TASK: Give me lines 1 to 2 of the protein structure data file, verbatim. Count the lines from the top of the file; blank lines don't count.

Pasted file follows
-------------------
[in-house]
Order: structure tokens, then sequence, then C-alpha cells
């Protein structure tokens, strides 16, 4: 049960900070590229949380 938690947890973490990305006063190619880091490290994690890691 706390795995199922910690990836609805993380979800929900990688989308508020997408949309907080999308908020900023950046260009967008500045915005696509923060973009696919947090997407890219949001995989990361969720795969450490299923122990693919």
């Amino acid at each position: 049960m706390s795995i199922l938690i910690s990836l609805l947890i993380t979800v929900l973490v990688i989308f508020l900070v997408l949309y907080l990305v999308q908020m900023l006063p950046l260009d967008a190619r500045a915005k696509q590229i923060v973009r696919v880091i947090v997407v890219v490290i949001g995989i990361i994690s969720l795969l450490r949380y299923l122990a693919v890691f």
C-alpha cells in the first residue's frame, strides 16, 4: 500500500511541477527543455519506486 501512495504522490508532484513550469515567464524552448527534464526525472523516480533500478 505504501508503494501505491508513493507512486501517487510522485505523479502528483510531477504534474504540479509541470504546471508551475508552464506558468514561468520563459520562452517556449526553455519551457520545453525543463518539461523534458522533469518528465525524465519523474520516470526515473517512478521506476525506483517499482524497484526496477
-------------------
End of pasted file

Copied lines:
[in-house]
Order: structure tokens, then sequence, then C-alpha cells